Chaouki Chamoun “Blooming Skies” solo show, Mark Hachem Gallery, Beirut (photo courtesy of the gallery)

The cultural scene in Beirut is bustling, and there are shows not to be missed. This article presents 5 must-see art shows (May 2021), as well as a list of upcoming shows (June 2021).

In Lebanon, we are at the moment between two seasons; our climate allows a gradual progression from spring to summer. In parallel, our cultural scene has come full circle; from the threat of despair and uncertainty to the glory of hope. The art scene today is in full bloom, and if you’re in Beirut right now, here are 5 must-see art shows for your enjoyment and cultural enrichment.

Chaouki Chamoun solo “Blooming Skies” Mark Hachem Gallery

Chaouki Chamoun “Blooming Skies” solo show, Mark Hachem Gallery, Beirut (photo courtesy of the gallery)

The large canvases of the “Blooming Skies” collection by Lebanese artist Chaouki Chamoun fill the walls of Mark Hachem Gallery in the heart of downtown Beirut. The scale is doubly effective; the viewer is immersed in the expansion of the color-fields, and yet, small figures aligned at the bottom of the canvases give new sensation to the composition. The influence of the New York School is there, but Chamoun’s creations are uniquely his own. The collection spans the last two years (2019 – 2021) and reflect the artist’s experiences of the turbulent times Lebanon has passed through. This is most clearly illustrated in the contrasting pieces “What was I doing on August 4th/ Summer Turmoil (2020)” and “October Turmoil (2019)”. The two pieces share the same symbol: the spiral-shaped formation; and yet the former is Black and color-less (reflecting the tragedy of the August 4, 2020 blast) and the latter is colorful (reflecting the hope of the first weeks of the October 2019 revolution). The ‘turmoil’ of both is expressed in the gesturalism of the spiral shapes. Still, there are more tranquil works, like “Flocking in love with two blue birds (2020)”, which works with similar components as the other paintings, only this time communicating serenity, and allowing for a whimsical escape.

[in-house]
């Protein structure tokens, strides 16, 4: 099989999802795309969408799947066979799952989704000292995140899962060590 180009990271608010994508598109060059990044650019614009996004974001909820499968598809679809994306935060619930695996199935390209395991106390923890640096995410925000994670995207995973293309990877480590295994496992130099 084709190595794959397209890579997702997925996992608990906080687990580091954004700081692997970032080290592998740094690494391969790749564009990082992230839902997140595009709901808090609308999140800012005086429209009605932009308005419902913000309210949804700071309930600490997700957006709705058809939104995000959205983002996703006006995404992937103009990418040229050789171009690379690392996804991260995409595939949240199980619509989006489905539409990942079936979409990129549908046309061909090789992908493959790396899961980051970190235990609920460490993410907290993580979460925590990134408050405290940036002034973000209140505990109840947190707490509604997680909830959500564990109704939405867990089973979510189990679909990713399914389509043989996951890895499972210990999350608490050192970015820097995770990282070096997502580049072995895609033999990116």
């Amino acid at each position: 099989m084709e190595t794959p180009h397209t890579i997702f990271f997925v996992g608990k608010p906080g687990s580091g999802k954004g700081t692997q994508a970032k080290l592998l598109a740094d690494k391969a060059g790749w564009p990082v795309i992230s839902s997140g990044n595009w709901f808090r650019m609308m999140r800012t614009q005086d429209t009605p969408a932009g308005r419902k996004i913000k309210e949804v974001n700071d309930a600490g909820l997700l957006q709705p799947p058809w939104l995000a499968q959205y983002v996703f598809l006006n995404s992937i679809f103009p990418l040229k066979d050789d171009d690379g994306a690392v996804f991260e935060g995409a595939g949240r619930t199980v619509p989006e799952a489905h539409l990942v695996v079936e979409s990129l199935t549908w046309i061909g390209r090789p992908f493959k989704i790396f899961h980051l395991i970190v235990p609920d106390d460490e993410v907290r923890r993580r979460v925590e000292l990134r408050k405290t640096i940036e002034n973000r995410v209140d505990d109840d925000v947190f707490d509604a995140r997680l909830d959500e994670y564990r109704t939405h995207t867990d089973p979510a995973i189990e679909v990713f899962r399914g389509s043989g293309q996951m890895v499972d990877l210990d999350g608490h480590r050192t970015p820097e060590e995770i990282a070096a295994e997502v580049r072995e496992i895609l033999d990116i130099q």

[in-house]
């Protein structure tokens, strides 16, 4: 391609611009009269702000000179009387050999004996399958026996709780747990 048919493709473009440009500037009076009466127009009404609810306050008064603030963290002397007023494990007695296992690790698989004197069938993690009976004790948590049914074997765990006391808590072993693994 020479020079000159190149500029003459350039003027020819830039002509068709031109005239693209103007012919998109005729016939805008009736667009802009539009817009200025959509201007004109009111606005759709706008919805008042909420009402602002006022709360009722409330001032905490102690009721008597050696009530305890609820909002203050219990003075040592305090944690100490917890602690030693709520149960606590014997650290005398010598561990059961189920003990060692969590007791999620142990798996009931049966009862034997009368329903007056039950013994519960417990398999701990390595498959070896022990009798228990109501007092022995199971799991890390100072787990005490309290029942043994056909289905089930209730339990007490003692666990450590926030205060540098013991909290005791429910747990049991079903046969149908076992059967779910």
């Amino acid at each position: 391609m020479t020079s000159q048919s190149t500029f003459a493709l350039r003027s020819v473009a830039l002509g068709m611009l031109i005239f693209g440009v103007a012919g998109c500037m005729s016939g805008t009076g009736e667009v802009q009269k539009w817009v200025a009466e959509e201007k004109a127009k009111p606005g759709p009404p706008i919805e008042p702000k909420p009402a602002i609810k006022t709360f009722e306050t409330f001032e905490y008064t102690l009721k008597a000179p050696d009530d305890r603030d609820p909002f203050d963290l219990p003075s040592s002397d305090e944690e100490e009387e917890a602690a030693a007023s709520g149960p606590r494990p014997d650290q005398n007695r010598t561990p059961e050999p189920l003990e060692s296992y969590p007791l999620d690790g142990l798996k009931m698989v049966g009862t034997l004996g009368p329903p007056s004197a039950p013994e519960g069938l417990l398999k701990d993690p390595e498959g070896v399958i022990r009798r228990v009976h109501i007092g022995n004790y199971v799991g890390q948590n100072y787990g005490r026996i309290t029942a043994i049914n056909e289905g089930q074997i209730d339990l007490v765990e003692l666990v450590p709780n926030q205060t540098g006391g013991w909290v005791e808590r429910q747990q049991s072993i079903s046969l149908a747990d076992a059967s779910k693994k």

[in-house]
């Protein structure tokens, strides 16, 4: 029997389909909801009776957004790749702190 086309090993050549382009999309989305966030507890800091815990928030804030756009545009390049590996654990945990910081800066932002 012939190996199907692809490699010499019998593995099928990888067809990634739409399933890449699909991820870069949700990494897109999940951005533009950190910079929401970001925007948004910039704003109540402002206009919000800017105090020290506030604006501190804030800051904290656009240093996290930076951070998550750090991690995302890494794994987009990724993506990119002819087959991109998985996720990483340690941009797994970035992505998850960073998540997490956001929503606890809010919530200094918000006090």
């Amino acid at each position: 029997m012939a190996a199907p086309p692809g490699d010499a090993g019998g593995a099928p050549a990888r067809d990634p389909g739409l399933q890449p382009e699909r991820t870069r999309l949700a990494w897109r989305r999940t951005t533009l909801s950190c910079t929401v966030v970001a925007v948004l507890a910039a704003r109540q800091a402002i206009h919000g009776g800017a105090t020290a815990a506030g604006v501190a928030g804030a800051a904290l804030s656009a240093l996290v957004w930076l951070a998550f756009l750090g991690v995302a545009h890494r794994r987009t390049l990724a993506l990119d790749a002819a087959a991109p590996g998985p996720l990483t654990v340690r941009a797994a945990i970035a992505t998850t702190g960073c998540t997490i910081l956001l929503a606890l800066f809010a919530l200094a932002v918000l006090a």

Chaouki Chamoun “Blooming Skies” solo show, Mark Hachem Gallery, Beirut (photo courtesy of the gallery)

A show like “Blooming Skies” is uniquely Lebanese; it shows an instance in which an artist, mature in his style, gently explores themes relevant to the Lebanese particular, and yet also embraces the liberty of expressing novel, fanciful themes. This very special show is running until June 1, 2021; if you are in Beirut, make sure not to miss it.

Photo by Vartan Seraydarian courtesy of AD Leb
Gaia Fodoulian’s last Facebook post on August 4, 2020. Courtesy of AD Leb

Art Design Lebanon “Everyone is the Creator of One’s Own Faith” group show, Tabbal Building Achrafieh

The title of this first art exhibition for Art Design Lebanon is taken from the caption of Gaïa Fodoulian’s last Facebook post, before she was killed hours later by the tragic August 4, 2020 blast in Beirut.

“It is impossible to tell what Fodoulian had in mind when she created this post as she was killed just a few hours later. But the question of faith – what it means to have it, and more importantly, how difficult it is to live without it – is relevant today more than ever.” AD Leb

Cataract 2, 2020-2021 40.5 x 35.5 cm Oil on canvas, Hatem Imam © Vartan Seraydarian courtesy of AD Leb